Consulting as a function revolves around projects. Consultants work on a variety of projects – sometimes even concurrently. In addition, they invariably have to deliver very high quality deliverables in tight deadlines. When such consulting assignments are not managed well, they invariably results in late nights for consultants, giving rise to numerous stories about how consultants get burned out soon. With Scrum, consultants can complete high quality deliverables on time without burning the midnight oil. Let’s see how.
Let’s say the consulting team is tasked with the project of designing a launch strategy for a new car model. How can it use Scrum? Well, it actually is quite simple (one of the basic objectives of Scrum – to keep it simple). You start off with stating the project vision – developing the strategy to launch the car in a defined area, say, the state of California. Then you need someone to spearhead the whole project – the Scrum Master. He/she will decide who all will be part of the Scrum team. These have to be people who will actually be doing the various tasks in the project and not the ones who simply have an interest in the project. However, the client, who is a key stakeholder in the project, needs to be involved in developing the project vision.
So now you have the people who will be working on the Scrum project. What next? The team needs to understand the customer requirements. These are defined in the form of User Stories. In our case, two of the user stories might be ‘I need customers to test drive our car’ and ‘I need to inform our customers in an easy to understand manner, the various performance specifications of the car’.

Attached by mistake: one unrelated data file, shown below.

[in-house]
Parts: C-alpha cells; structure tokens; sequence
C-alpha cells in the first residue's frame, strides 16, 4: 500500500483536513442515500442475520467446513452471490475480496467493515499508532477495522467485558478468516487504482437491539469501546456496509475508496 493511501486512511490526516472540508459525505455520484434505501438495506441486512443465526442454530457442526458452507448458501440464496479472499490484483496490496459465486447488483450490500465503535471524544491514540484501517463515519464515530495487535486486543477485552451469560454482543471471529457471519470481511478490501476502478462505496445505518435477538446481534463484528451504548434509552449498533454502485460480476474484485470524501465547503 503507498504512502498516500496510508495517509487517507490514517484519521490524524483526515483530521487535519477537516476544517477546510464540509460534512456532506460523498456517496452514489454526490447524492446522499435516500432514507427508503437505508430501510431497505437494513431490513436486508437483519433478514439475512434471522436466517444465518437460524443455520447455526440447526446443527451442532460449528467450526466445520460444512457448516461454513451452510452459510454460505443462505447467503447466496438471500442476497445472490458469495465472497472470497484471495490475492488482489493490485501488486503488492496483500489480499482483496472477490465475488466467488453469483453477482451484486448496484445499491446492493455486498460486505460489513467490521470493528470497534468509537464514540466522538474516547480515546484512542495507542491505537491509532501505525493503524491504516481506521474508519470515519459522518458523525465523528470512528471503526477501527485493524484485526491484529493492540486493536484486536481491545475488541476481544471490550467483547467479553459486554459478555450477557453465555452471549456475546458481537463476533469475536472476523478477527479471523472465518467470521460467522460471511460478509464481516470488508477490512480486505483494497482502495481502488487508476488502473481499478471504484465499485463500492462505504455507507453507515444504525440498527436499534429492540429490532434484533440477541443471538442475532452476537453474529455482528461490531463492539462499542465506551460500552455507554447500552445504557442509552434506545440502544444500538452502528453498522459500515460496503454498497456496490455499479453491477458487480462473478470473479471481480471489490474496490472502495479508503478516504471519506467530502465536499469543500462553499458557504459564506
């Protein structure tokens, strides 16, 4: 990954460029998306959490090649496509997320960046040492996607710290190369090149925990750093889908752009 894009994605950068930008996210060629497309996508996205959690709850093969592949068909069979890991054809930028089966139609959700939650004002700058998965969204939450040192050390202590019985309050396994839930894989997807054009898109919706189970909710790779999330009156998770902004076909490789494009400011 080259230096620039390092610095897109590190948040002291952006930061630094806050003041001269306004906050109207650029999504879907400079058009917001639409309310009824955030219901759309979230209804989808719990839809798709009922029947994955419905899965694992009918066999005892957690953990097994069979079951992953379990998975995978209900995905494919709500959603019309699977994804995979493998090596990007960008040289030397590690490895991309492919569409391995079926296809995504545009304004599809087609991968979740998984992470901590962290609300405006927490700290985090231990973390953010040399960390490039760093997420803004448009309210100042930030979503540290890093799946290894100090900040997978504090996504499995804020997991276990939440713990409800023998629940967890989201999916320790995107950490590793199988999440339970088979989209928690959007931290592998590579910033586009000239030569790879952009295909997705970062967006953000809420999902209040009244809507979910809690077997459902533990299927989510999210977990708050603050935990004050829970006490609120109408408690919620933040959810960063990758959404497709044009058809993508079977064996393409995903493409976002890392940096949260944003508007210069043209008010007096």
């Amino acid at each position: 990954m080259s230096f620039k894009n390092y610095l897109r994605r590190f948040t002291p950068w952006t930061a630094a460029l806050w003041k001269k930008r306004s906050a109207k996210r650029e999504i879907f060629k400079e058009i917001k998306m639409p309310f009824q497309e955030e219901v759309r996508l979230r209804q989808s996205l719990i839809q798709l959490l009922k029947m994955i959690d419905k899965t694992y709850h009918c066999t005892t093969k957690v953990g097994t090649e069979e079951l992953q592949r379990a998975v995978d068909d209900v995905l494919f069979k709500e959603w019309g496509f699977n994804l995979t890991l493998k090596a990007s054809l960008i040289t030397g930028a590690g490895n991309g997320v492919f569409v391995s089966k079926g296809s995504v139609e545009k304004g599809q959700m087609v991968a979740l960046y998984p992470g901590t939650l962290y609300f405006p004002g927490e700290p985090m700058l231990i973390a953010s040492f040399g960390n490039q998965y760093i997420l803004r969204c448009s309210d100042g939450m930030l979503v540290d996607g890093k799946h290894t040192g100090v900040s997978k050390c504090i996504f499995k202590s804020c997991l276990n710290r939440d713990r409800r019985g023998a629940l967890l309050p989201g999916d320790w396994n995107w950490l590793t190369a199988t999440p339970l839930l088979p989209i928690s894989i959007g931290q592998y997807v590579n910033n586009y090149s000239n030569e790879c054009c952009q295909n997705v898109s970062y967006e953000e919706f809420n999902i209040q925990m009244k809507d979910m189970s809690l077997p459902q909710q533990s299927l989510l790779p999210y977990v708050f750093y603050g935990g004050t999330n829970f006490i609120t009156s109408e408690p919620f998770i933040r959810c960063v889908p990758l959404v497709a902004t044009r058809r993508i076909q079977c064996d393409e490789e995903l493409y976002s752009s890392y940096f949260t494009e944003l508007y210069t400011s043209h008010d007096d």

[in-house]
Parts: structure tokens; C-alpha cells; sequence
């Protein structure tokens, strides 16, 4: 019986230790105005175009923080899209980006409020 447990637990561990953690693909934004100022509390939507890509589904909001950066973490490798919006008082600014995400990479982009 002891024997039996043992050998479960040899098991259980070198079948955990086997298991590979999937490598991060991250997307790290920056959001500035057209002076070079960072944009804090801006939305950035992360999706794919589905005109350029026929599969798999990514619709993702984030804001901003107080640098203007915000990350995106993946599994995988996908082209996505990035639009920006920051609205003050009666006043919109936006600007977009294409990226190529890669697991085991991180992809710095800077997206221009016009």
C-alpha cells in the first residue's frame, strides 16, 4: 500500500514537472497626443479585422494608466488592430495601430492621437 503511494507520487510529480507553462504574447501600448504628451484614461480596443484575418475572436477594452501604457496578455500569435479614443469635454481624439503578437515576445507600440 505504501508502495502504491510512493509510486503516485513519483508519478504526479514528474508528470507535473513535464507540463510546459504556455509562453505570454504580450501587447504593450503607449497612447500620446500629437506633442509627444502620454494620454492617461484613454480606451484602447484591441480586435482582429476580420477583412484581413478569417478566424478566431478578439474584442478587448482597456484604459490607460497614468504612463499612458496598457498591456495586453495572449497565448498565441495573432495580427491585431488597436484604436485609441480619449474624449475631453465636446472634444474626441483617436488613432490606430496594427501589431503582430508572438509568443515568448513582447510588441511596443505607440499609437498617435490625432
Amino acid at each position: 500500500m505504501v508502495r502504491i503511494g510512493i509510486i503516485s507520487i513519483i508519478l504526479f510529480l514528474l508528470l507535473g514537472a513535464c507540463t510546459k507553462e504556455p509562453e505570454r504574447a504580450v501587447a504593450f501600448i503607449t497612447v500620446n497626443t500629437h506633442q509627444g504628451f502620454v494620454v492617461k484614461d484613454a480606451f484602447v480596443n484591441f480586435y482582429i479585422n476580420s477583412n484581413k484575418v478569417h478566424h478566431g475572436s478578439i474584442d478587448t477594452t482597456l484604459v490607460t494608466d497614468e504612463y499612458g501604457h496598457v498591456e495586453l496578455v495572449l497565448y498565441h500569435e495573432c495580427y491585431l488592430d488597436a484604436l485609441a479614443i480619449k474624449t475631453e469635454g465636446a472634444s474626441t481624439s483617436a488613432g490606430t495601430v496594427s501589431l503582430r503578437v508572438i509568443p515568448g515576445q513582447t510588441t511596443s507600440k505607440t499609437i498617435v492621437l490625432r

The User Stories are approved and entered into what is called the Prioritized Product Backlog. It is the master document which guides the team in the project. It contains the User Stories and the tasks which are required to fulfill the requirements for each of the user stories. So in our example, the first User Story about test drives will include tasks like ‘Design the showroom layout to highlight the test drives’, ‘Decide the communication strategy for the client’s customers’, ‘Develop the feedback metrics’, ‘Decide on the tasks to be performed by the salesperson before the test drive’, etc. It then decides on a Release Planning Schedule which lays out the schedule of shipping out completed deliverables to the customers. The team then estimates the time required for the various tasks. Based on the above, a collective decision is taken on which all tasks will be taken up in the first round – called Sprint in Scrum. A Sprint duration can vary from a week to a few weeks.
The team then works on completing the tasks in a particular Sprint. To ensure that things are on track, the Scrum team has a Daily Standup Meeting which is time-boxed to normally 15 minutes to half an hour, in which all the members stand around and discuss the status of the different tasks. Given that consulting teams generally don’t have rigid hierarchies and do interact on a daily basis, the Daily Standup Meetings would be a more structured way to conduct their daily interactions. Tasks are entered in post-it notes and stuck on to a whiteboard with 3 columns – ‘To be done’, ‘In Process’ and ‘Completed’. The team works on the tasks from the first column to the third column. At the end of a Sprint, when the team has hopefully completed all the tasks, a Sprint Review Meeting takes place where the team discusses what went right and what are the improvement opportunities. At designated points in time as laid out in the Release Planning Schedule, the team ships out completed deliverables to the client, which generally includes a call with, or a presentation to the client.
This process continues till all the deliverables and tasks are completed in the consulting project. The high level of involvement and communication involved in the Daily Standup Meetings is the key to an effective implementation of Scrum. Thus, by following the above process, consulting teams can ensure speedy completion of projects with high quality outputs without getting bogged down by a lot of documentation and processes.
Note: The Scrum specific terms used in this article are as per the Guide to the Scrum Body of Knowledge (SBOK™ Guide)